Monthly Archives

August 2020

A Lesson From Shoveling Mulch

By Courage, Curiosity, Humility No Comments

A Lesson From Shoveling Mulch

One of the earliest memories I have of life back in Ohio is shoveling mulch in the summer.  I could feel the oppressive rays of the sun persuading me to race back inside where I was promised cold, refreshing water, but my older brother always insisted we continued piling black mulch on top of the soil. 

“The faster we work, the sooner we get done,” he assured me. I wasn’t amused. The ache in my muscles did not care for his cliche captain obvious remarks. As I felt my skin cooking in the midwestern heat, I couldn’t stop thinking to myself: What’s the point?

It didn’t make sense to me; we would spend the better part of two days piling on at least 20 bags of mulch to cover the plot in the garden only for the wind to blow and the sky to rain, eroding all the mulch we worked so hard to place. Why were we spending so much time and putting so much work into something that could never last? Every summer we’d repeat the same cycle of buying mulch, piling it on, and waiting for it to blow away.

When I got a little bit older and was less afraid of questioning my parents, I asked them the question burning in my head for years: why? Why do we spend so much time and money on this? My mother gave me an answer that puzzled me.

“It looks nice. Even if it’s for a moment, it looks nice.” I could tell she did not put much thought into her response, as if it should have already been clear. Again, I was not amused. 

At that time, I was about 13 years old, I was still going through that annoying pre-teen phase, and my first reaction was well, why should I care? After all, if someone sees our yard and thinks it looks disheveled or horrible, that’s their own opinion. How should that affect me? But as I learned more, read more, and took more classes in high school, I started to realize that appearance isn’t vain. Appearance doesn’t have to be people-pleasing, and appearance at its base can serve a bigger purpose.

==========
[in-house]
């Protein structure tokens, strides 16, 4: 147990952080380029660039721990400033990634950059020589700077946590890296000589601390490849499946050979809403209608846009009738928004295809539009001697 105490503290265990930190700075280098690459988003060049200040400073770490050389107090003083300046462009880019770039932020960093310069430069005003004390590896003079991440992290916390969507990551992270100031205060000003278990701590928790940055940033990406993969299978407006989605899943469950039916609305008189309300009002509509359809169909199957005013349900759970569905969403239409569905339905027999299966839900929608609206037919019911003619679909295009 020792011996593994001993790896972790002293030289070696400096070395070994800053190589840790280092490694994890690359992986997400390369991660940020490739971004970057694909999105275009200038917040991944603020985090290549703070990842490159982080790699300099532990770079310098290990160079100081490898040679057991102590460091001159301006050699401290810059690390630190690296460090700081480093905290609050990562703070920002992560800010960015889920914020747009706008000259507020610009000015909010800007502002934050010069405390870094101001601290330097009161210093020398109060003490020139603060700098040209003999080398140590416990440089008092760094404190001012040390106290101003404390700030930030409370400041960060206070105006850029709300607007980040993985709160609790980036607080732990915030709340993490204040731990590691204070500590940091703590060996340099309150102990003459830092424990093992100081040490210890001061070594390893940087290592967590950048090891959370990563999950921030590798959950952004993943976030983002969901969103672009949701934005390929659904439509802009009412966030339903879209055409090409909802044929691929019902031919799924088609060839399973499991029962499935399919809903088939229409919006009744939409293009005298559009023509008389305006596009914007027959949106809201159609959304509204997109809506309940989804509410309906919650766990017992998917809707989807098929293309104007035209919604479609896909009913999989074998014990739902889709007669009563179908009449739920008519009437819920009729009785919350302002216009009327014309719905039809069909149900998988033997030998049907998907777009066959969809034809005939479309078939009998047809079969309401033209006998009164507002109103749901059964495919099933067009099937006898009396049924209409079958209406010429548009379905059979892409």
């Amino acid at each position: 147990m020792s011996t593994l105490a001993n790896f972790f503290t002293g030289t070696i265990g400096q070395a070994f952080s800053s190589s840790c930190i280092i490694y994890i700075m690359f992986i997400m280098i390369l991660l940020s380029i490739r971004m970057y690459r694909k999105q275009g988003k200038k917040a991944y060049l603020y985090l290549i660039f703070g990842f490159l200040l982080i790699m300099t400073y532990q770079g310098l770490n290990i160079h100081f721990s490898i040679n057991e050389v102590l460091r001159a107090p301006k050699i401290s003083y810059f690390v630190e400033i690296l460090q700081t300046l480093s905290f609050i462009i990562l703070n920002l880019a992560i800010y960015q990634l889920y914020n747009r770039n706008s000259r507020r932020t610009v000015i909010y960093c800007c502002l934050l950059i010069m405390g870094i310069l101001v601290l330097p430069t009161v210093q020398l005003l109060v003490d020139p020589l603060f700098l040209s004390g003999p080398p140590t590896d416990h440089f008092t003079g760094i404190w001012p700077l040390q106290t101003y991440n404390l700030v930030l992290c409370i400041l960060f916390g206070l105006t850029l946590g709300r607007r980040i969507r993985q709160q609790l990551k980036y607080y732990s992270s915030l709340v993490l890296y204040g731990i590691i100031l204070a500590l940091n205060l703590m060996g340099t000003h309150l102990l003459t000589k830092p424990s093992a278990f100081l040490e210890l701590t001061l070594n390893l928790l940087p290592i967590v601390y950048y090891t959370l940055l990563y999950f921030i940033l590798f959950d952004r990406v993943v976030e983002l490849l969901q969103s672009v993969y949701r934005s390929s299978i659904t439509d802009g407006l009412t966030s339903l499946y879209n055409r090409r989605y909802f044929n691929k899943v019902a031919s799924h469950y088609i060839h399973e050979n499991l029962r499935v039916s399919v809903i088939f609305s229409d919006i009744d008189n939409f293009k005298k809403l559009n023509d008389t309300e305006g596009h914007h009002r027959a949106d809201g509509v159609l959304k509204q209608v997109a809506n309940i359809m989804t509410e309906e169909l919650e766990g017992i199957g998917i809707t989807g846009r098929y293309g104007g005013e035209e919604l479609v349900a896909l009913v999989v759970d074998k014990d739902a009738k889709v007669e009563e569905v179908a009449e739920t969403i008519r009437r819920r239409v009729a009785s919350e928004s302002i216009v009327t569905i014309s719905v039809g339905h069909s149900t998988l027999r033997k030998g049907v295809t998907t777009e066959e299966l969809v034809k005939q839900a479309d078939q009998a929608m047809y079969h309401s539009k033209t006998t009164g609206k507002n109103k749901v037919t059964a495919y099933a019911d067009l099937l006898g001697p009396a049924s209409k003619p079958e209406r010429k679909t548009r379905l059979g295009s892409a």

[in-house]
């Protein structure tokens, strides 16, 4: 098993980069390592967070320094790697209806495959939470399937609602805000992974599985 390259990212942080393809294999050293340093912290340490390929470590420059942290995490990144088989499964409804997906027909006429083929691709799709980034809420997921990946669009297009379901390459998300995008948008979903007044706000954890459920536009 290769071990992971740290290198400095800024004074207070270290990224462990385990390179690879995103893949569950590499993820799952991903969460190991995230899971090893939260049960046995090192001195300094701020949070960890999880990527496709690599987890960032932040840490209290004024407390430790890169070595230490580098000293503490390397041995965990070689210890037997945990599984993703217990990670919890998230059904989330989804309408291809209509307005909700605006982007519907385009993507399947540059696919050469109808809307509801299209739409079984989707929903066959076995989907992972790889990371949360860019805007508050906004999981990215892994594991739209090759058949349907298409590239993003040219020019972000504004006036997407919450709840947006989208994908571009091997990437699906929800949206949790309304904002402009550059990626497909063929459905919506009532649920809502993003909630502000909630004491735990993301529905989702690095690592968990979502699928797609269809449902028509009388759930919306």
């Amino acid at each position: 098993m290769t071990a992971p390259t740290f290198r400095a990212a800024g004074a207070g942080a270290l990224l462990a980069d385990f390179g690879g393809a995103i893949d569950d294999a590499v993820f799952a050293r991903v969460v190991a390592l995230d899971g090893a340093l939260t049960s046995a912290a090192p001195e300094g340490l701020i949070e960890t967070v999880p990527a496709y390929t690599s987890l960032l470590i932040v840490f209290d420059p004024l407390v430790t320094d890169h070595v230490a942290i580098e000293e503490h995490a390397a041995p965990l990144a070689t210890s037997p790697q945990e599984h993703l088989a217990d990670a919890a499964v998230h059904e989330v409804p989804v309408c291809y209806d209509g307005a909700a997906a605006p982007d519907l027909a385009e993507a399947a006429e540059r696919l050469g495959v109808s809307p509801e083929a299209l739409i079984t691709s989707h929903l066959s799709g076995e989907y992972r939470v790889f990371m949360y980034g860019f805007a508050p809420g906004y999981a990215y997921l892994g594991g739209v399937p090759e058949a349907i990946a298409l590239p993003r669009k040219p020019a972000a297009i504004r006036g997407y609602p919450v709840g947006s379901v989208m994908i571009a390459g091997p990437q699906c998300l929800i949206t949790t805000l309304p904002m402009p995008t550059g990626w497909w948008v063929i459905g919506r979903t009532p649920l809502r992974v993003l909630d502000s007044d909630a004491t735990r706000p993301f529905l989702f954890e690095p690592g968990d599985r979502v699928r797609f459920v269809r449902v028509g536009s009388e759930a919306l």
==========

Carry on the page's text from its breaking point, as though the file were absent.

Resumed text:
For instance, if you have ever seen me write with a pencil or pen, you’d know I have very neat handwriting, but it does come at a price: I write extremely slowly. Often, people would notice and comment that those perfect round letters aren’t worth the cost of my glacial writing pace. To them, this is just another ploy to gain approval from my instructors when I turn in a prim and proper paper. 

But they’re wrong. Though I’ll admit I did play the role of teacher’s pet from time to time, that was never the aim with my neat handwriting. Whenever I doll up my paper and worsen my writer’s callus, that is me putting on my gardening gloves and shoveling mulch. I’m putting that work in for my lawn, for my growth, for my plants.

And let me be clear– it’s not because I want to have the best lawn in the neighborhood or that I want my lawn to be the object of everybody’s envy. It’s simpler than that. It’s because after working for long hours over two days, I can have a sense of accomplishment. I can lean back, have a glass of water, and say it looks nice. Even if it’s for a moment and even if nobody sees, it’s okay– it still looks nice.

My challenge to all of you is to reject the idea that your accomplishments only matter if there is someone to congratulate you, to perceive you. Have the courage to say “no, I’m not trying to impress anybody but myself,” because, at the end of the day, the mulch is going to wash away anyway.

Six Questions with Jenny Han

By Curiosity, Impact, Values No Comments

Six Questions with Scholars of Finance is a series intended to highlight the thoughts and lives of our students at Scholars of Finance. In the series, the students are simply asked six questions which we think embody the SOF experience and their answers are shared right here on the Scholars of Finance blog. In this second edition, we had the pleasure of sitting down with Jenny Han, a rising Sophomore at UC – Berkeley. If you are a student and would like to be featured in a segment of Six Questions with Scholars of Finance, please reach out to Jake Kranz via email.

What school do you go to?

University of California at Berkeley Class of 2023

Do you have any employment plans in the near future?

I am interning at a company called Kaali that is part of UC-Berkeley’s SkyDeck accelerator program.

Could you tell me a little bit about your experience with Scholars of Finance so far?

I joined Scholars of Finance in the spring of 2020 and gravitated towards it because of how differentiated of a business club it was, and still is. I was drawn in by the focus on morals and values and my strong belief in the mission. I’m a part of the associate team for the LDP out here and I’ve really enjoyed building deep, meaningful relationships with members through this program.

What is your favorite memory from Scholars of Finance so far?

My favorite memory so far is definitely the LDP. It’s given me the opportunity to learn about myself and others much more than I have in any of my other clubs or classes at college.

What’s the most valuable lesson you’ve learned from Scholars of Finance?

The most important thing that I’ve learned to do in my time at SOF is the ability to implement my values and morals into everything that I do. Instead of thinking of success in the traditional way, I now think of success as sticking true to my values and living life in accordance with them.

If you could tell the next generation of SOF students anything – what would you tell them?

Take this time to truly reflect on who you want to be and what you really want out of life.